‘Daily life for many Christian and Muslim communities has become an excruciating battle to earn a living and practice their faith’, stresses the report: ‘India: Destructive lies: Disinformation, speech that incites violence and discrimination against religious minorities in India’, which intends to highlight a situation in constant and worrying deterioration which places the largest world democracy face to face with its
obvious contradictions.

Mass at our lady of Lourdes church in Kumrokhali, West Bengal.

‘In India, there is an ongoing work of disinformation and anti-Christian propaganda and against other religious minorities (including Muslims, Open Doors specifies) which makes use of many tools but which now has a leading vehicle in the mass media and in social networking. Underlining that not only do attacks and persecution occur, but ‘they are ignored or even condoned by the authorities – including state and regional governments, police and media’ so as not to antagonize the powerful Hindu organizations that are in fact sponsors of the nationalist government by giving them their votes and receiving immunity from them in their campaign of reconversion to Hinduism and in the often violent action that uses alleged conversions as a pretext that a growing number of states and territories of India are forbidding by law.
The fine for those who convert to Christianity is 25 thousand rupees (about 260 pounds in the tribal areas of the state of Orissa), one of the 9 states of India that already apply anti-conversion legislation with a clear repressive direction towards religious activities, both Islamic and Christian. According to one of the authors of the report, ‘the extent to which state actors are complicit in the violence is shocking. Bureaucrats, policemen and lower court judges are often openly colluding in discrimination and politicians, top religious leaders and powerful media owners are giving very clear signals that this behaviour is appropriate’.
Under this growing pressure, Christians are particularly vulnerable due to their numerical situation but also because they are more exposed to unfounded accusations, given the large number of welfare, educational, social, and cultural initiatives they initiate or manage. They are open to all, without exclusion but are seen by Hindu extremists as also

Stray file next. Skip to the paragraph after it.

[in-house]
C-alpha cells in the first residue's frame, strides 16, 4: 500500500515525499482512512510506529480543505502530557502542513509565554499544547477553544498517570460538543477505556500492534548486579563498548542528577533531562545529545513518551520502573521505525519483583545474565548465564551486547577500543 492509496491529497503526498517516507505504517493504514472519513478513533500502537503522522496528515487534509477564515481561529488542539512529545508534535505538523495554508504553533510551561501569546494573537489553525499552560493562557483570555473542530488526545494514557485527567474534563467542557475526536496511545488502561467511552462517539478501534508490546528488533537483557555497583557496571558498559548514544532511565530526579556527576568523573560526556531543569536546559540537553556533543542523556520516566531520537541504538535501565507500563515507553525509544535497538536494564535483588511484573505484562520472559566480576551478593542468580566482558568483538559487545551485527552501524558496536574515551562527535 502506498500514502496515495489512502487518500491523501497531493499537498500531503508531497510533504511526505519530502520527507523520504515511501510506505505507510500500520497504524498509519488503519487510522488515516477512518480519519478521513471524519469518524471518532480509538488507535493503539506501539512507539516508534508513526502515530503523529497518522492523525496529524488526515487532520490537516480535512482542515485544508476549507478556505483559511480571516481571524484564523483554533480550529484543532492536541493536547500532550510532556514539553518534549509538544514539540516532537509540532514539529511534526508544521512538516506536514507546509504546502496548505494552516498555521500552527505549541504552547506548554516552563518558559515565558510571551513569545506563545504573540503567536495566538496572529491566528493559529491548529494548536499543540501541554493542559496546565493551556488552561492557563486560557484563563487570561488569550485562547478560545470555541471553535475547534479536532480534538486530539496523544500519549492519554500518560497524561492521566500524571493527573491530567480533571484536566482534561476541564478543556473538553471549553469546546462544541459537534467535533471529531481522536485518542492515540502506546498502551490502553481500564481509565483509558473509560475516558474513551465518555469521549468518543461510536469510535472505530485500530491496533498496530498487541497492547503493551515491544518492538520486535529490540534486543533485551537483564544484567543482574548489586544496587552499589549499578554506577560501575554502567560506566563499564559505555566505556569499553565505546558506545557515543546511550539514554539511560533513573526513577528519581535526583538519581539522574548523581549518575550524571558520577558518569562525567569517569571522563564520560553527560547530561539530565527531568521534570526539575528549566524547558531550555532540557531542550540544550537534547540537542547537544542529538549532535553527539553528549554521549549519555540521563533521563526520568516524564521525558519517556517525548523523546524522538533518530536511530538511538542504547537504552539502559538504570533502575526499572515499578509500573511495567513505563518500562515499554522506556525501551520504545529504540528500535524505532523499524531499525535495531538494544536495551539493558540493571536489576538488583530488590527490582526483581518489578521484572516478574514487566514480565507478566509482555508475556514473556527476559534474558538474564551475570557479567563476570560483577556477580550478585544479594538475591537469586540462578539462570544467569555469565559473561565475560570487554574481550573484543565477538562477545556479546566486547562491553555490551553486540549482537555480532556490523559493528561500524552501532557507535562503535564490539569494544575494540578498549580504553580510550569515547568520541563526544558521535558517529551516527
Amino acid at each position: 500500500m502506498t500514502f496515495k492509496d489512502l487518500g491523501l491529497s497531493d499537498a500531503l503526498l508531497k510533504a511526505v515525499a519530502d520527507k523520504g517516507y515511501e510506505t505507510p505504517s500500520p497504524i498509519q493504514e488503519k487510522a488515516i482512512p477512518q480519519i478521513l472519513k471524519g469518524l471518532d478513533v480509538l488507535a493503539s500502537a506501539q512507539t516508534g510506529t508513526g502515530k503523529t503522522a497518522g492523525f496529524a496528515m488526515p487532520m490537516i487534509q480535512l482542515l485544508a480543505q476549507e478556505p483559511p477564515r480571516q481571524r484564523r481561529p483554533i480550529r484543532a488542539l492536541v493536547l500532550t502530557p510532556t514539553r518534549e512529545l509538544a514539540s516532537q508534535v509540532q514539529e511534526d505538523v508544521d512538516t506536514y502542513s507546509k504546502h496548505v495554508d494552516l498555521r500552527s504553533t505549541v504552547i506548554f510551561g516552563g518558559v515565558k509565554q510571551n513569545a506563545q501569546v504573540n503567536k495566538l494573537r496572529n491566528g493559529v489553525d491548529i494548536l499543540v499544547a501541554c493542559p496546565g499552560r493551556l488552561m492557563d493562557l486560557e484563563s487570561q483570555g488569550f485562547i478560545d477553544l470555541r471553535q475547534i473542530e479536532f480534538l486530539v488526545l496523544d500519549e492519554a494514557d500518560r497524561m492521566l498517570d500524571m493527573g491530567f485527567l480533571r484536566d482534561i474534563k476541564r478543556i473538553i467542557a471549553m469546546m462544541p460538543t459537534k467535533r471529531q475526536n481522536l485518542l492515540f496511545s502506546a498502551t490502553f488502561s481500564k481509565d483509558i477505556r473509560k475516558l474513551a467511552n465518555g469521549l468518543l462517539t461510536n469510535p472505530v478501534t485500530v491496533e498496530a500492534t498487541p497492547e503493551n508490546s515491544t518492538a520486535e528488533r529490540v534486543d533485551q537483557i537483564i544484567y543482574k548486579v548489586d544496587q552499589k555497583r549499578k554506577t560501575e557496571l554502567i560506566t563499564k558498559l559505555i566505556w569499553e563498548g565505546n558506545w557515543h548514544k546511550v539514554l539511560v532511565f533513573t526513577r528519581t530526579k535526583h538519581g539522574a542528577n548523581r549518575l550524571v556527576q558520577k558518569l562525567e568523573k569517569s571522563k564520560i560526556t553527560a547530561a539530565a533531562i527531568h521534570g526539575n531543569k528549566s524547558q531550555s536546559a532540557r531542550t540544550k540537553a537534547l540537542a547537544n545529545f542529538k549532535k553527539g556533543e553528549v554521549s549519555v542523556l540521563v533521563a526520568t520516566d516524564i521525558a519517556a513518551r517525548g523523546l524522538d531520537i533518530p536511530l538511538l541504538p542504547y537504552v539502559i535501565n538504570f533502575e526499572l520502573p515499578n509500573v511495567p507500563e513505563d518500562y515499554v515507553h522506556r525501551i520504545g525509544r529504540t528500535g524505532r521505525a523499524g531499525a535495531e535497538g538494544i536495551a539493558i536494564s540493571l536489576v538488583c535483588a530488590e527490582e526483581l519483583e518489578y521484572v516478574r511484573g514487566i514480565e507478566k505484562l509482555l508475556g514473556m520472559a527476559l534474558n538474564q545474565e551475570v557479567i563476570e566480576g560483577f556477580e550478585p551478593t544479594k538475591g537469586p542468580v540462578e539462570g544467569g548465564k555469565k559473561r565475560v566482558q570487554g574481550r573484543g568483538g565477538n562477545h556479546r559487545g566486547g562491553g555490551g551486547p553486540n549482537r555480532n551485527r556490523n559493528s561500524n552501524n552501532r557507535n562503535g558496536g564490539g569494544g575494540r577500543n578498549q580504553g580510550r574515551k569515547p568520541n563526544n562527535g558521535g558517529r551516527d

aimed at conversion.

Catholics during an outdoor mass in the village of Mitrapur, West Bengal.

According to Open Doors, India is in 10th place among the 50 countries where difficulties for the baptized are most acute. Another organization committed to identifying Christians’ difficulties in expressing their faith, Persecution Relief, reported that in the first half of 2020 hostile acts against Christian Indians increased by 40 per cent, mostly reported as ‘hate crimes’, and the subsequent trend showed no significant change. Between lies and fear, the ‘narrative’ of discrimination is almost always one-sided. ‘The main media reporting these attacks literally repeat the reports of the perpetrators, refusing to speak to the victims’ and thus become instrumental in perpetuating violence and discrimination. One example is the accusations made against Christians of deliberately spreading Covid-19 among Hindus.
But other examples of de facto discrimination of those who are not fully integrated into society according to the canons of Hindu extremism are not lacking. While the remuneration for a tribal worker employed in a factory or plantation is 150-200 rupees per day (1.40-2.20 pounds) as against a minimum wage of between 160 and 420 rupees according to the State of residence, 20 thousand rupees (205 sterling) is paid in compensation to the family for the death in a cell of a converted aboriginal.

Stefano Vecchia